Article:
Wednesday, February 4, 2009

Help, I'm Steppin' Into the "Twilight" Zone!




I have two daughters who are readers, a 15 year old in high school and a 20 year old in college. both are part of the wave of young people who've become smitten with "Twilight", author Stephenie Meyer's series of four novels detailing the love of a teenage girl named Bella and an immortal vampire named Edward Cullen.

There has a been a profusion of novels in recent years that fall within what I derogatorily refer to as the "vampire/love genre", less goth, and more fantasy-anything-goes-coming-of-age-sexuality-sorta-bullshit-kinda-stuff. Goths I understand, they're pretty much fracked in the head, but the whole wishy-washy, vampires are beautiful people who are simply misunderstood & I really, really, really wanna zig-a-zig-ha-one of 'em, sorta irritates me.

What the heck is this crap all about? No. Stop! I don't actually want to know as my question is meant to be rhetorical.

So, it amused me to read "real" horror genre author, Stephen King's somewhat barbed comments made about Ms. Meyer in a comparison to the equally popular J.K. Rowling (Harry Potter author). The following news item was taken from the AP:

Stephen King’s opinion may drive a stake through the heart of “Twilight” author Stephenie Meyer.
In an interview with USA Weekend, the bestselling author compared Meyer with J.K. Rowling, the author of the Harry Potter series.

According to Stephen, “Both Rowling and Meyer, they’re speaking directly to young people… The real difference is that Jo Rowling is a terrific writer and Stephenie Meyer can’t write worth a darn. She’s not very good.”

Meeooww!

While Stephen may not be a fan of Stephenie’s writing, he understands the appeal of the series.
“People are attracted by the stories, by the pace, and in the case of Stephenie Meyer, it’s very clear that she’s writing to a whole generation of girls and opening up kind of a safe joining of love and sex in those books. It’s exciting and it’s thrilling and it’s not particularly threatening because it’s not overtly sexual.”

He further explains, “A lot of the physical side of it is conveyed in things like, the vampire will touch her forearm or run a hand over skin, and she just flushes all hot and cold. And for girls, that’s a shorthand for all the feelings that they’re not ready to deal with yet.”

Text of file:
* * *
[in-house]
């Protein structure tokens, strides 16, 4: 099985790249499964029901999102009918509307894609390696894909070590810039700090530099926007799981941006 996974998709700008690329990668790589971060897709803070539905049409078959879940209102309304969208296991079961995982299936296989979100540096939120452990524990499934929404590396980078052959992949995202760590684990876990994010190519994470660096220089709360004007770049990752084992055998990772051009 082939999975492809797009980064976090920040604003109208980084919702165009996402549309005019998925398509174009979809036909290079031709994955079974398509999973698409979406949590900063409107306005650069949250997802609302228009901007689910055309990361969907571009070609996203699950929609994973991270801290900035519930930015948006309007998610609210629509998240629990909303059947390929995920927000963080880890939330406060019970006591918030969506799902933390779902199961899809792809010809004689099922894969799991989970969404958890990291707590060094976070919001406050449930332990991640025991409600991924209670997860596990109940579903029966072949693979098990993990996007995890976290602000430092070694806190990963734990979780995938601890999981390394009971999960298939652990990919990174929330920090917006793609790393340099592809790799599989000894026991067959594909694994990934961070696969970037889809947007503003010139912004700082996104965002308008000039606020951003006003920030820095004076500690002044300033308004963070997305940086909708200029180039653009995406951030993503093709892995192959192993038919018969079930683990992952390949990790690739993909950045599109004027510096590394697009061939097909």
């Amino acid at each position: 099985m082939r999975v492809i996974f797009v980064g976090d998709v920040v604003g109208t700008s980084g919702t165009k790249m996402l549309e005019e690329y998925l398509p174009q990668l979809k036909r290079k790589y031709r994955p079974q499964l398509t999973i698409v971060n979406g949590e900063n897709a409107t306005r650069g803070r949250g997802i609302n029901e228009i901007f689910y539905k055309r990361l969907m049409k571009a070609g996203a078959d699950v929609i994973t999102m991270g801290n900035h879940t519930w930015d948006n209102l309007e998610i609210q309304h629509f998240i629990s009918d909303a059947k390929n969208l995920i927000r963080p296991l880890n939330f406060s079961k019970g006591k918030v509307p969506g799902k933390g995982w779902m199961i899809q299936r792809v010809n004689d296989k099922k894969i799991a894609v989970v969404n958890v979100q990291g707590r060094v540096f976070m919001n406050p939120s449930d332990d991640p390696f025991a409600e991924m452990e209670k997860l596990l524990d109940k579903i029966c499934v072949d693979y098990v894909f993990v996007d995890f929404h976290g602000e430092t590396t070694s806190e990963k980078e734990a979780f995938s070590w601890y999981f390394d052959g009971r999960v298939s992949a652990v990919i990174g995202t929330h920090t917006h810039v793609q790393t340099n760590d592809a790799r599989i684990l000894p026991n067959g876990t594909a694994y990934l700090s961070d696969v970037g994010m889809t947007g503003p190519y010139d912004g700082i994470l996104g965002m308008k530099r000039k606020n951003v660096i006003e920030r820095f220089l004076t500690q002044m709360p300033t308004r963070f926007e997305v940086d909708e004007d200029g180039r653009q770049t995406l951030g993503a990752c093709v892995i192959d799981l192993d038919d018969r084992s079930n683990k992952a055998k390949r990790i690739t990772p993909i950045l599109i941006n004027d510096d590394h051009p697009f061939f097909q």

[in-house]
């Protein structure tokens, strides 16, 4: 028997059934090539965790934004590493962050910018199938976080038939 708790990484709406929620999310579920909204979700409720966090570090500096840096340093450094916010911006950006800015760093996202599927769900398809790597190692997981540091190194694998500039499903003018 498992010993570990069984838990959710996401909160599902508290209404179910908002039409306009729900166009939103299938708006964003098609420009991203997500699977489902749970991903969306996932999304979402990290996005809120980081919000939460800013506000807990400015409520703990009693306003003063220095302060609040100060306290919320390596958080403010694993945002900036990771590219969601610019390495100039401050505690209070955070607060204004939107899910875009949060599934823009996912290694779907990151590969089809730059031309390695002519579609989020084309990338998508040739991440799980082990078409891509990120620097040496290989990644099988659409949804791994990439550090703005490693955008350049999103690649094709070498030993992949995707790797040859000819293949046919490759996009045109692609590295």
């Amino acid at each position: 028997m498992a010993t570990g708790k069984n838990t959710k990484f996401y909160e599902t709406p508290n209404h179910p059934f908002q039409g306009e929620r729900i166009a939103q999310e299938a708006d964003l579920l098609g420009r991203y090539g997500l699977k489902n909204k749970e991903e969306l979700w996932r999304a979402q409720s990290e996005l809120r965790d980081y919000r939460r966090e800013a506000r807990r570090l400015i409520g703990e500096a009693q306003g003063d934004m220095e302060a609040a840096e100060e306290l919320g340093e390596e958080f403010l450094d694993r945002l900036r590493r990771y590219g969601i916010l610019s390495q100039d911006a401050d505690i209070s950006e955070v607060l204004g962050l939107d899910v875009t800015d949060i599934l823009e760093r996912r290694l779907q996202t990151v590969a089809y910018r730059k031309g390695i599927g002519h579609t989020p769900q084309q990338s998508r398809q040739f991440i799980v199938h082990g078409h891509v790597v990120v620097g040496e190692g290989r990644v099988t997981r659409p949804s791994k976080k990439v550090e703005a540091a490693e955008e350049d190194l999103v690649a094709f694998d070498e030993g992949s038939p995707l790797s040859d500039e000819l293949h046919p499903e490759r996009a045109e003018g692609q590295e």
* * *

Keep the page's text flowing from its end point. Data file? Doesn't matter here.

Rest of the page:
When I was told by my girls that "Twilight" vampire Edward Cullen was described in the novel as one who "glistened in the sun", I reacted with utter bemusement and tried to explain that what they were reading about wasn't a vampire at all (since true vamps burn to ashes in the full glare of the sun) , but some kind of fantasy sprite (or something else). I do offer a belated, feeble apology to my daughters, who are happily free (and welcome) to read & enjoy whatever they please, but next time that dad snorts in derision over one of these ridiculous tomes, take it from expert Stephen King, who understands that unlike the classic & cool vampires of old (see above; left) - this stuff sucks.

2 comments:

joe bloke said...

I actually read the first of the Twilight books, on the reommendation of my neice, and you're right, it's trash. just for the record, I think Harry Potter's trash, as well, but there seem to be a lot of people who make me wrong, so what do I know?

a good Vampire should be scary. if he's not scary, he's not doing his job.

Mr. Barlow. That's my kind of vampire.

oeconomist.com said...

In Bram Stoker's Dracula, Dracula actually makes a few appearances in the daylight.

(I thought that the issue of daylight was especially well handled in Near Dark.)